Hungary and Poland now have two months to respond to the European Commission initiating an infringement process against the two countries for introducing laws against the rights of LGBTQ people.
The legal action against Hungary is in response to their introduction of a new law that makes it illegal to disseminate information about homosexuality to young people and children.
The European Union’s executive also opened a case against Poland after some of that country’s regions and municipalities declared themselves “LGBT-ideology free zones”.
The infringement actions are the latest salvo in a clash of cultures between Brussels and some of the EU’s newest members in eastern Europe over a range of core issues including the rule of law and press freedoms.
“Equality and the respect for dignity and human rights are core values of the EU … The Commission will use all the instruments at its disposal to defend these values,” it said.
“The EU will never allow parts of our societies to be branded: whether it is for whom they love, for how old they are, their ethnicity, their political views or religious beliefs,” said Commission President Ursula von der Leyen in a press release on Thursday.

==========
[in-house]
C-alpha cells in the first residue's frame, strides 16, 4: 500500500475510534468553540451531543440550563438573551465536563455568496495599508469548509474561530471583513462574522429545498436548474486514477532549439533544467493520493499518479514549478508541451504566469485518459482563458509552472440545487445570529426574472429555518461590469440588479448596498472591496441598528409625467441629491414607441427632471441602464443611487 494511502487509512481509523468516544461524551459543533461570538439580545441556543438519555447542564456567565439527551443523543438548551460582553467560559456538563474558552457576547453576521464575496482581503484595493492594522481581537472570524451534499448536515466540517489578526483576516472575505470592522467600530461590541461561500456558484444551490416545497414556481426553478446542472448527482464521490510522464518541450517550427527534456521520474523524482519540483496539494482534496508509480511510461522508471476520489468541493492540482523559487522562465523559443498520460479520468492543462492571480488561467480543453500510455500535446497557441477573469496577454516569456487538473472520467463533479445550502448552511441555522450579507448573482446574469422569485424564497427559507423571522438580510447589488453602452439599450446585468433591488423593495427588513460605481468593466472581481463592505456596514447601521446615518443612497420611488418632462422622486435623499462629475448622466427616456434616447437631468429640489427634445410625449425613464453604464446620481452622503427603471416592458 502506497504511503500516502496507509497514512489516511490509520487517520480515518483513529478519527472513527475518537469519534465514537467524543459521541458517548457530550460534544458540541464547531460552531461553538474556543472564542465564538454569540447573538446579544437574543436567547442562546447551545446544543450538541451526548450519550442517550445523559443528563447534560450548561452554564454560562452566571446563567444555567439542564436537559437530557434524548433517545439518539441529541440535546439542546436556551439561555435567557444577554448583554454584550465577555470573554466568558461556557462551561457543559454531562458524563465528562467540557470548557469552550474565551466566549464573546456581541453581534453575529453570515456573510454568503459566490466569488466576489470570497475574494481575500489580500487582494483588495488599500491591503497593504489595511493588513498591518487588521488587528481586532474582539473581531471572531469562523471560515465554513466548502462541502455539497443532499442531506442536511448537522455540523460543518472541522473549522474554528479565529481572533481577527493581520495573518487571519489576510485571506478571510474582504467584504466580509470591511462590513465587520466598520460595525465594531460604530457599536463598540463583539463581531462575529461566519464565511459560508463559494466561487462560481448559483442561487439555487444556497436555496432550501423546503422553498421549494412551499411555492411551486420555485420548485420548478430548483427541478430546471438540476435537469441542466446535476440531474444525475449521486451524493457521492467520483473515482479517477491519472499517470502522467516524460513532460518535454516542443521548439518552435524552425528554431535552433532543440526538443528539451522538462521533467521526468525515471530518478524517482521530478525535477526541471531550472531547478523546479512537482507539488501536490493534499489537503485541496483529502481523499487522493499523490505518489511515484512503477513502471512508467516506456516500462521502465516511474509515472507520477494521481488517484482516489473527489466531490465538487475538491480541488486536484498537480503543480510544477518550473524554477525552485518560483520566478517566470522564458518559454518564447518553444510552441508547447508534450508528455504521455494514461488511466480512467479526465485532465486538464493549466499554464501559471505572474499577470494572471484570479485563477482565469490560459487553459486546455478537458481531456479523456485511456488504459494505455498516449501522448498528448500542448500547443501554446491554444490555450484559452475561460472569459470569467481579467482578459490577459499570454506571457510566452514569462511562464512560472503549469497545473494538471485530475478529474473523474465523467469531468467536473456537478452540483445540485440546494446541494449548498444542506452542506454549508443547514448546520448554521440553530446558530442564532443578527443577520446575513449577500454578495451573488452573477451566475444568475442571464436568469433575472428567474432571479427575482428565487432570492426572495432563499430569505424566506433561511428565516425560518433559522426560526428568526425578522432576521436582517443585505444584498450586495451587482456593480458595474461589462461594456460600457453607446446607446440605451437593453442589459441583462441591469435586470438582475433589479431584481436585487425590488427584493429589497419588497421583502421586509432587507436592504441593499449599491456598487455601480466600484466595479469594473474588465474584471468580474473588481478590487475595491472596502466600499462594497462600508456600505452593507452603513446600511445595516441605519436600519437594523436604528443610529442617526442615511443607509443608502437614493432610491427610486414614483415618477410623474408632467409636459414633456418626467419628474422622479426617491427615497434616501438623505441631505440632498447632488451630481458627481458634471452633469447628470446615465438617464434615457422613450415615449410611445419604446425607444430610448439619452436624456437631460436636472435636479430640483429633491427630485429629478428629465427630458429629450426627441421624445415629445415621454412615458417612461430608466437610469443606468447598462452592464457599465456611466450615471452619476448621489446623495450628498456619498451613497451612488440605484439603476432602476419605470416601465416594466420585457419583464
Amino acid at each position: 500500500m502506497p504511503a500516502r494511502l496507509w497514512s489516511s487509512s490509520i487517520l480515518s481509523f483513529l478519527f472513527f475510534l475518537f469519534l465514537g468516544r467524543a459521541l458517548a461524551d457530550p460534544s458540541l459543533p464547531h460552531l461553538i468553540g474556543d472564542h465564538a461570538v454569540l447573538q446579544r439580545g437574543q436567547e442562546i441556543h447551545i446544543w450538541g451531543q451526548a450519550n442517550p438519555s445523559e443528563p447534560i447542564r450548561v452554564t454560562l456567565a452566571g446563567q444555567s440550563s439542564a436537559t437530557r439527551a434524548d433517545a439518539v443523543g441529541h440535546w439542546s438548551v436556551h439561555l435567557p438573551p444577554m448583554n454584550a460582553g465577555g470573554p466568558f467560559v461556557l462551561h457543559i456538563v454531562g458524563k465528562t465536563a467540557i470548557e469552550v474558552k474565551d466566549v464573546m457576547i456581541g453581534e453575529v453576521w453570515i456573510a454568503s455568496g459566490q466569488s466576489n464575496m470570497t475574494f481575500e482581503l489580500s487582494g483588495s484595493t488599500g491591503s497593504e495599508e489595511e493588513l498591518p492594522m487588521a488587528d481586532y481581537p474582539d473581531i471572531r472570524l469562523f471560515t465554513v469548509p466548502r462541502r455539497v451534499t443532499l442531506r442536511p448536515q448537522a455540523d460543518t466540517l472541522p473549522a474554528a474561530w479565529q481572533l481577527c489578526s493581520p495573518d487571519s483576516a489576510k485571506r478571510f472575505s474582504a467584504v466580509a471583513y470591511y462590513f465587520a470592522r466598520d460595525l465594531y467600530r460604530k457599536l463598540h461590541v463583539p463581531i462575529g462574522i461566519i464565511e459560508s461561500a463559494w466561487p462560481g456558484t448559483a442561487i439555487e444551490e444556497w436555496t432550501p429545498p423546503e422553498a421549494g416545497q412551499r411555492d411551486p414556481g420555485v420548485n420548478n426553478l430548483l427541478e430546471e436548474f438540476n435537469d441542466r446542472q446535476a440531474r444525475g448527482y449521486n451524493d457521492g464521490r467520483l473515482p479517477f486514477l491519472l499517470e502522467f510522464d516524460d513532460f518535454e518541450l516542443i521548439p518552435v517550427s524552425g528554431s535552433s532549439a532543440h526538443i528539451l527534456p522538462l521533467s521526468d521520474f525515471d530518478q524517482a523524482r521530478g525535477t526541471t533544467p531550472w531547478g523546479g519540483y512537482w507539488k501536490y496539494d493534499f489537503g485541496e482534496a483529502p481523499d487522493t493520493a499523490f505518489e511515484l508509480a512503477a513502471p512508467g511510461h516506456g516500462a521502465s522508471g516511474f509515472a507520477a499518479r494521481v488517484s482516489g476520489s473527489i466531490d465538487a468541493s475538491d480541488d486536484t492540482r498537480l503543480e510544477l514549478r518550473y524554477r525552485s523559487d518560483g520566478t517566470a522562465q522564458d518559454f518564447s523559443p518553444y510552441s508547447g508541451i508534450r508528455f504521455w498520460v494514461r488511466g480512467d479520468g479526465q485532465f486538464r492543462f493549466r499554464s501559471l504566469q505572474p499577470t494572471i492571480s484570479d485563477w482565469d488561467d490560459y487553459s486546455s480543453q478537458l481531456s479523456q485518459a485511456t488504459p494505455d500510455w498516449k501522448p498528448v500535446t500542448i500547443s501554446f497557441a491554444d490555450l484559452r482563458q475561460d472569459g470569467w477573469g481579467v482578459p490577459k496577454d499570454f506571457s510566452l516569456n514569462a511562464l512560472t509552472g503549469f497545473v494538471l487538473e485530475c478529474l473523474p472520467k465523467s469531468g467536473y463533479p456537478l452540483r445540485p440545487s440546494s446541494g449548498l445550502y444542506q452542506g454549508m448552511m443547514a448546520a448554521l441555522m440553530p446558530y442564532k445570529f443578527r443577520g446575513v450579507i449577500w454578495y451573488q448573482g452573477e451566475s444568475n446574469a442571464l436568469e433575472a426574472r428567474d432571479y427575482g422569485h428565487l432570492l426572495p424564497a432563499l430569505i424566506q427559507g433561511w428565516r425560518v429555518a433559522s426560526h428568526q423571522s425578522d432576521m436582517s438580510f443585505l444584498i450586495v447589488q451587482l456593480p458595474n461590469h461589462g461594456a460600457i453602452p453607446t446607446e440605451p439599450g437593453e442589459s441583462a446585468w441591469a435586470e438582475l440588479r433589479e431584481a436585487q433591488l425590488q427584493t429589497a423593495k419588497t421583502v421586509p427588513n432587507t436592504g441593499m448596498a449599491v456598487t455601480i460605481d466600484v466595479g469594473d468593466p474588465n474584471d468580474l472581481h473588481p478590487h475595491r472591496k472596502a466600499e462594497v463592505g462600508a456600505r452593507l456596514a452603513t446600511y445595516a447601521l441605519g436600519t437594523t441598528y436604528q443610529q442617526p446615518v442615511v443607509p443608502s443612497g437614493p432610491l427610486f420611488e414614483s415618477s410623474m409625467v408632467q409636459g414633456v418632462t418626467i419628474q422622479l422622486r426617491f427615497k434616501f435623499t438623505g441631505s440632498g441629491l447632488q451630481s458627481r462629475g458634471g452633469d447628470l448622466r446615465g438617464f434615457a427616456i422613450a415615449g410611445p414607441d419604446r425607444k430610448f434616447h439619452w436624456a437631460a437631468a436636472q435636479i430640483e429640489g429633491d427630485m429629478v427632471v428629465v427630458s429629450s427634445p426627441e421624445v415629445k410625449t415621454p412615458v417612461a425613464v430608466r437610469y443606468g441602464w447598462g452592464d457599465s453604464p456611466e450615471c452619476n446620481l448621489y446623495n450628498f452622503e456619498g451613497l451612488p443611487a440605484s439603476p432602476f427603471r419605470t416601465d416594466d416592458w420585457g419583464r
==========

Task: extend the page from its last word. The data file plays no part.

The infringement actions are the start of legal proceedings meant to force member states to comply with EU law. Hungary and Poland have two months to respond, failing which the Commission may refer them to the EU’s Court of Justice.
Many of Hungarian Prime Minister Viktor Orban’s critics in the EU want the Commission to put maximum pressure on Budapest to scrap the law by making a link to the disbursement of billions of euros of post-pandemic EU stimulus funds.
The Commission missed its own deadline this week to sign off on Hungary’s recovery plan to allow the money to start flowing.
Orban’s chief of staff, Gergely Gulyas, said on Thursday that debates about the new law should not have any implications for Hungary’s recovery funds.
The European Commission said it acted against Poland over LGBT-free zones because it was concerned they may violate EU law regarding non-discrimination on grounds of sexual orientation.
It added that had not received sufficient information about the zones from Warsaw.
Last Updated on Jul 16, 2021